Posted 4 a.m. Friday morning, February 2, 2018.
You don’t need me to tell you that at four in the morning the world seems a gloomy and dreadful place, and I’m sure you know better than to make the mistake I just made, which was to look for comfort and distraction from the gloom and the dread online. But I’ll tell you. The world as seen through a computer screen in the dead of night isn’t just a gloomy and dreadful place. It’s a stupid place. And some of the stupidest people in it are people who think they’re being very smart about politics because by most measures they are very smart other things. What’s stupid about them is the way they use the language and tropes of politics to talk about how unhappy they are with themselves and their lives without seeming to be aware that that’s in fact what they’re talking about. Most of these smart stupid people I meet in my online travels are liberals. That’s because I mostly travel online in liberal circles. Their liberalism is sincere but what they are before---we are, I am---are neurotics.
Neurotics who are people who can’t see past their own hang-ups. Life for them is generally a daily cataloging of the reasons they’re unhappy with themselves and so with the world.
Most of us are unhappy in our own skins. Most of us are dissatisfied with our situations. We work the wrong jobs. We went to the wrong schools. We love the wrong person. We were born to the wrong parents even if we were born to good parents, that is, to parents who may have been the best of people and good parents to our brothers and sisters but didn’t get us, didn’t know how to raise us, didn’t know what to do to help us grow up happy and well-adjusted---those of us who were lucky to grow up with parents or with parents who weren’t monsters. We live in the wrong places. We live in the wrong time.
We keep making the same mistakes over and over again.
This is the human condition, and it’s hardly been unobserved. It’s the over-arching theme of Western Literature, from The Iliad and the Bible to King Arthur to Dante to Hamlet to Moby-Dick to Portnoy’s Complaint, tragedy and comedy: Life stinks. The world stinks. People stink. I stink. And there’s not much I can do about it. The other arts---music, painting, dance, sculpture---are rebuttals to literature’s pessimism. No, they insist, life can be quite beautiful. So can people. So can you. Politics, at its best, progressive politics, liberal politics is, in a way, of applying the message of those other arts to life. Maybe, politically active liberals say, life does stink, but it can be made beautiful or at least we can put more beauty in it, if we all work together.
Politics of the kind we call here in the U.S. of A. conservative takes a more literary view but without literature’s compassion and sympathy. Life does stink, the world does stink, people stink---other people, I mean, and there’s nothing worth doing that I can do to fix that, so I might as well make the most of what I’ve got, and if I’ve got a lot, that’s my good fortune and your bad luck, and if I don’t have a lot, well, I’m keeping it to myself and you can go find your own somewhere else, preferably far away from me.
So, of course, normally, I’m all for thinking and acting politically, Progressively, liberally.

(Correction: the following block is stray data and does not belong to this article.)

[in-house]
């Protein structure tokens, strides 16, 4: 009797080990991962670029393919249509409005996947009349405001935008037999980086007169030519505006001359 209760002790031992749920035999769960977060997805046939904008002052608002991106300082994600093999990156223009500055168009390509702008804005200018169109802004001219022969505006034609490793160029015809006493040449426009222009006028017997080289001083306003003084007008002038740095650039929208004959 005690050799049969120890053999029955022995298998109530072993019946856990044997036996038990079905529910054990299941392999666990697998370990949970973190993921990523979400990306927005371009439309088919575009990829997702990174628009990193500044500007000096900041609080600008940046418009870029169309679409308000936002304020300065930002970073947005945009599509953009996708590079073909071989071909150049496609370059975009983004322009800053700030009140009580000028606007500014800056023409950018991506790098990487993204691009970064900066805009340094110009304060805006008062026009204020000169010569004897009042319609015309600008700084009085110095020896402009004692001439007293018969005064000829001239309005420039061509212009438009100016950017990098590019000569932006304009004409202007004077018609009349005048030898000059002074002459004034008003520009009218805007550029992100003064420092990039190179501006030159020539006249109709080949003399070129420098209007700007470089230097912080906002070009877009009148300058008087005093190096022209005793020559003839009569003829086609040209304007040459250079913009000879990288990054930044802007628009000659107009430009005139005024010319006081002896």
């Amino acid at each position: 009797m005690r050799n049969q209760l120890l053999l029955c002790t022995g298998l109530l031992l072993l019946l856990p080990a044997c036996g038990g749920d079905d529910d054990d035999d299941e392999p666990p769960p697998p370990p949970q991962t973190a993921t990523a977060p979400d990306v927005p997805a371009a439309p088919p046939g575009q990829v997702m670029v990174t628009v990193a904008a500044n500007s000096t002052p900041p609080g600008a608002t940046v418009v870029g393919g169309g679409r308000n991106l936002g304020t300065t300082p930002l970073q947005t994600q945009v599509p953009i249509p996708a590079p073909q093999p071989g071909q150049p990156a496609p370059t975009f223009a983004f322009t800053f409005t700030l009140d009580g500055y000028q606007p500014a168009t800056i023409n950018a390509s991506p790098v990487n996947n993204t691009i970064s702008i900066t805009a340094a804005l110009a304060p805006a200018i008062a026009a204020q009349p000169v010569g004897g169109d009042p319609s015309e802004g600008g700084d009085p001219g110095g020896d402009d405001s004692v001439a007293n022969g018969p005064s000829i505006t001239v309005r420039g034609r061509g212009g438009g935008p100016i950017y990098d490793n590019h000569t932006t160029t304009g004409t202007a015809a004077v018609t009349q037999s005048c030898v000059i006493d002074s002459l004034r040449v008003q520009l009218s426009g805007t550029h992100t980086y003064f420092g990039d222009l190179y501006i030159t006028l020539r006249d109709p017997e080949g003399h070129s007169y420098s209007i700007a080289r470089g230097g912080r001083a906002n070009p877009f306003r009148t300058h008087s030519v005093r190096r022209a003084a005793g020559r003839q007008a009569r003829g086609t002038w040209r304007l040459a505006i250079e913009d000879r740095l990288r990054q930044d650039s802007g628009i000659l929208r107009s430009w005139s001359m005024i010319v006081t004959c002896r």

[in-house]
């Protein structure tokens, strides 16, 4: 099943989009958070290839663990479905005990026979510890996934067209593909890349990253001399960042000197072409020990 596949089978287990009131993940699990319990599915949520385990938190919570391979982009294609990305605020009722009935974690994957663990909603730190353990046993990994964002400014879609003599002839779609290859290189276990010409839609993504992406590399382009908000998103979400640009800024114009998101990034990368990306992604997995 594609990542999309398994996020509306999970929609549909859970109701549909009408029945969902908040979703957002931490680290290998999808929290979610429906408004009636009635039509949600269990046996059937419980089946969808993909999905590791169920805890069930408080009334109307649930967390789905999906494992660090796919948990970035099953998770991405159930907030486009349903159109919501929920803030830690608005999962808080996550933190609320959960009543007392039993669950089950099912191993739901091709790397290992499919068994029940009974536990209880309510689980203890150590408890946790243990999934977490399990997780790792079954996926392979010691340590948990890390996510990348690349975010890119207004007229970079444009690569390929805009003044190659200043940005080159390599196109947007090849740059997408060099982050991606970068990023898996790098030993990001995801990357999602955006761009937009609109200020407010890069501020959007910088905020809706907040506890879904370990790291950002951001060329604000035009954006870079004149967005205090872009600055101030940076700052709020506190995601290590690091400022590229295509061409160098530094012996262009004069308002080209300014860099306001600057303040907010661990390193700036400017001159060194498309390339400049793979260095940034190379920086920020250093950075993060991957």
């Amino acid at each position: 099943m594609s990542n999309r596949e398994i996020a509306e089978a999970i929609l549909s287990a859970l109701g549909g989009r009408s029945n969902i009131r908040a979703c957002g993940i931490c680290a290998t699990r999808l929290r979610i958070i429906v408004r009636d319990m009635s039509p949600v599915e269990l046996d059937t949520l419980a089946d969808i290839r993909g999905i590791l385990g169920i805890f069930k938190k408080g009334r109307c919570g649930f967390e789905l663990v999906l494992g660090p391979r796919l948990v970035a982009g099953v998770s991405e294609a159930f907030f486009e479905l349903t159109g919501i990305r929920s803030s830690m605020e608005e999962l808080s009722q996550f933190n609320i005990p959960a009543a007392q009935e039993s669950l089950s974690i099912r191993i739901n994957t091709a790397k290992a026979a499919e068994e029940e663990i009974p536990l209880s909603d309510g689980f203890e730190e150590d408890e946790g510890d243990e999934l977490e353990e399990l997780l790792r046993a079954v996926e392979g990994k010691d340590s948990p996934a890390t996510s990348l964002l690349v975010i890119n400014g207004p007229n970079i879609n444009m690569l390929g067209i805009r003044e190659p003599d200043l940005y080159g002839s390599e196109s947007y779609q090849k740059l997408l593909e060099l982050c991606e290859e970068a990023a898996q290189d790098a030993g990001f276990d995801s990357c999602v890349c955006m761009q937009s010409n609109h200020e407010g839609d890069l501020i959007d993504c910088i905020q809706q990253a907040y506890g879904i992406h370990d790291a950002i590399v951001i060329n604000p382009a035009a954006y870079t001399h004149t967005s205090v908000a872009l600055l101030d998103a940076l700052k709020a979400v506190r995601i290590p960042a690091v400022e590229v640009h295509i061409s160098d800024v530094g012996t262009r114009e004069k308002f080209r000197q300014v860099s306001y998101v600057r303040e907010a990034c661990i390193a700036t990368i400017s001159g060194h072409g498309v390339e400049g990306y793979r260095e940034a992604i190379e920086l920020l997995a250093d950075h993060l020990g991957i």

But it’s not looking at the moment, as I read post after tweet after essay after op-ed after status update, that’s what’s going on online. Mostly it looks like people are using politics as a form of what the self-help books used to and for all I know may still call blocking. Denial isn’t just a river in Egypt, you may have heard.
People are talking politics as a way of not talking about how they are personally unhappy and don’t know what to do about it. They don’t like who they are but don’t know who else to be, but instead of admitting that, they blame the world for their unhappiness but skip the part about their being personally unhappy. Basically, they’re using politics to avoid dealing with their own unhappiness.
Which is only human. Leads to a lot of stupid thinking and bad writing but still, people can’t help being people.
When I get mad is when I see supposed Progressives and liberals being illiberal. When their expressed political views are their way of saying, I would be a lot happier with myself if YOU would think and act the way I think should should think and act to make me happy with myself. When they’re thinking is literary: Life stinks, the world stinks, you stink, and here’s what we’re going to do to change that, by which I mean, change you into a version of me.
Sun’s coming up. The world is about to get a lot smarter and more beautiful.
The painting up top contradicts my first sentence. The world isn’t a gloomy and dreadful place in Pieter Breugel the Elder’s The Kermess, otherwise known as The Peasant Dance. And it helps make my point about the arts other than literature having as their over-arching theme that life can be beautiful. William Carlos Williams wrote a poem about it, which contradicts my point about literature being about people stinking and being stupid. Actually, I believe that the final statement about literature’s over-arching theme should read “and there’s not much I can do about it except rage, despair, weep, laugh or…dance!”
In Brueghel's great picture, The Kermess,
the dancers go round, they go round and
around, the squeal and the blare and the
tweedle of bagpipes, a bugle and fiddles
tipping their bellies (round as the thick-
sided glasses whose wash they impound)
their hips and their bellies off balance
to turn them. Kicking and rolling
about the Fair Grounds, swinging their butts, those
shanks must be sound to bear up under such
rollicking measures, prance as they dance
in Brueghel's great picture, The Kermess.